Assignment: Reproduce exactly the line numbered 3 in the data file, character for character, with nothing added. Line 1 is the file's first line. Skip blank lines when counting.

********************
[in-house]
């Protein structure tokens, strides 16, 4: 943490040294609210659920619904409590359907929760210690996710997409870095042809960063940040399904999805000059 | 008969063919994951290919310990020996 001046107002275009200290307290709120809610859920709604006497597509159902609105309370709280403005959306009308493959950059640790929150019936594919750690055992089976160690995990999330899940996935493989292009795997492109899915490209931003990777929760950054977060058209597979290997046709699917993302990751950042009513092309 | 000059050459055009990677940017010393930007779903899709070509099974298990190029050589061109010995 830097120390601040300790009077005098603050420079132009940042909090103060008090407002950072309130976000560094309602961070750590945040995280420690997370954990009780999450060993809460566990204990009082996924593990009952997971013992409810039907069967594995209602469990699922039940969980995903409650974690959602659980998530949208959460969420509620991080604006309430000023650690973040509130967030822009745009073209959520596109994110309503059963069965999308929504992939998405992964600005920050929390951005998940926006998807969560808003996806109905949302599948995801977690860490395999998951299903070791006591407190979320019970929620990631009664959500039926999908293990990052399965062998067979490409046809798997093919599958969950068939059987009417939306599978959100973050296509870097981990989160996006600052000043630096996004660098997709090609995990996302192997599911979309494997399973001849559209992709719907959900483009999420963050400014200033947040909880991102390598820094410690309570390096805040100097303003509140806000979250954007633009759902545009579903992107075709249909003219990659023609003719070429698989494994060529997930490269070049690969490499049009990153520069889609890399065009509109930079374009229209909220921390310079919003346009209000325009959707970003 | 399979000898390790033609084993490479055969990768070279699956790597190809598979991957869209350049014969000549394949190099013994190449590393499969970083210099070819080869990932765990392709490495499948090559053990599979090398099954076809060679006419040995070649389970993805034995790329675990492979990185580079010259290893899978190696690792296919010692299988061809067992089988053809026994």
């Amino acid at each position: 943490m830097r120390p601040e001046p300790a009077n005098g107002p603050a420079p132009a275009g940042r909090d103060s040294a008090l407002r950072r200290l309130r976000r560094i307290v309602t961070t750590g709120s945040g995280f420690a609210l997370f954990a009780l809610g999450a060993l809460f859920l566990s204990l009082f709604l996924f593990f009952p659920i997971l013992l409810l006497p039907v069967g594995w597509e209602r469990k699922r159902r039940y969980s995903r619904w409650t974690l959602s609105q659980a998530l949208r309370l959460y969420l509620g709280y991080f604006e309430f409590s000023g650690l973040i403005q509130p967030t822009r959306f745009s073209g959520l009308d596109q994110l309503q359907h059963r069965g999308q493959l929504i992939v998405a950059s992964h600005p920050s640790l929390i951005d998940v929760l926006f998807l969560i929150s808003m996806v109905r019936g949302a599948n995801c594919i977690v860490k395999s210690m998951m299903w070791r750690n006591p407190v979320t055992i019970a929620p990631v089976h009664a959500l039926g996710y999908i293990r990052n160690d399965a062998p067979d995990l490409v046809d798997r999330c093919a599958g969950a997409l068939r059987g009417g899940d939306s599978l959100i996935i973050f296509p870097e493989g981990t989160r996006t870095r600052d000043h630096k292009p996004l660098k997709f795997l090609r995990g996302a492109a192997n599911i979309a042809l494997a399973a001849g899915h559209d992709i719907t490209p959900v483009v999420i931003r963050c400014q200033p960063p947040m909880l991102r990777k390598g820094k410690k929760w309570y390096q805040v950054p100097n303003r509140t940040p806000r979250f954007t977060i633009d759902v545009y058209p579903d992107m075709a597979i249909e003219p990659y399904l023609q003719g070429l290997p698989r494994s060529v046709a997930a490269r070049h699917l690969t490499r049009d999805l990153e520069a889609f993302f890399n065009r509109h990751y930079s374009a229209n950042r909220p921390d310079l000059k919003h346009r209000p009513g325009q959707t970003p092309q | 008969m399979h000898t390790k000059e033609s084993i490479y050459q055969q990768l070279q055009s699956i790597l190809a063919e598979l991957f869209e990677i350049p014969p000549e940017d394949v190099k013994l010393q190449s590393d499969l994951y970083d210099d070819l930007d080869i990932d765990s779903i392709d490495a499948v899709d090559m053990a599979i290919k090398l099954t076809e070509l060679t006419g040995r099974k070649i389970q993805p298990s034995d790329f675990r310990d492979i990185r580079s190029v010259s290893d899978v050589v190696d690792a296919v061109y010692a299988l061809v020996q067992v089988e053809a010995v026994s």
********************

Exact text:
């Amino acid at each position: 943490m830097r120390p601040e001046p300790a009077n005098g107002p603050a420079p132009a275009g940042r909090d103060s040294a008090l407002r950072r200290l309130r976000r560094i307290v309602t961070t750590g709120s945040g995280f420690a609210l997370f954990a009780l809610g999450a060993l809460f859920l566990s204990l009082f709604l996924f593990f009952p659920i997971l013992l409810l006497p039907v069967g594995w597509e209602r469990k699922r159902r039940y969980s995903r619904w409650t974690l959602s609105q659980a998530l949208r309370l959460y969420l509620g709280y991080f604006e309430f409590s000023g650690l973040i403005q509130p967030t822009r959306f745009s073209g959520l009308d596109q994110l309503q359907h059963r069965g999308q493959l929504i992939v998405a950059s992964h600005p920050s640790l929390i951005d998940v929760l926006f998807l969560i929150s808003m996806v109905r019936g949302a599948n995801c594919i977690v860490k395999s210690m998951m299903w070791r750690n006591p407190v979320t055992i019970a929620p990631v089976h009664a959500l039926g996710y999908i293990r990052n160690d399965a062998p067979d995990l490409v046809d798997r999330c093919a599958g969950a997409l068939r059987g009417g899940d939306s599978l959100i996935i973050f296509p870097e493989g981990t989160r996006t870095r600052d000043h630096k292009p996004l660098k997709f795997l090609r995990g996302a492109a192997n599911i979309a042809l494997a399973a001849g899915h559209d992709i719907t490209p959900v483009v999420i931003r963050c400014q200033p960063p947040m909880l991102r990777k390598g820094k410690k929760w309570y390096q805040v950054p100097n303003r509140t940040p806000r979250f954007t977060i633009d759902v545009y058209p579903d992107m075709a597979i249909e003219p990659y399904l023609q003719g070429l290997p698989r494994s060529v046709a997930a490269r070049h699917l690969t490499r049009d999805l990153e520069a889609f993302f890399n065009r509109h990751y930079s374009a229209n950042r909220p921390d310079l000059k919003h346009r209000p009513g325009q959707t970003p092309q | 008969m399979h000898t390790k000059e033609s084993i490479y050459q055969q990768l070279q055009s699956i790597l190809a063919e598979l991957f869209e990677i350049p014969p000549e940017d394949v190099k013994l010393q190449s590393d499969l994951y970083d210099d070819l930007d080869i990932d765990s779903i392709d490495a499948v899709d090559m053990a599979i290919k090398l099954t076809e070509l060679t006419g040995r099974k070649i389970q993805p298990s034995d790329f675990r310990d492979i990185r580079s190029v010259s290893d899978v050589v190696d690792a296919v061109y010692a299988l061809v020996q067992v089988e053809a010995v026994s």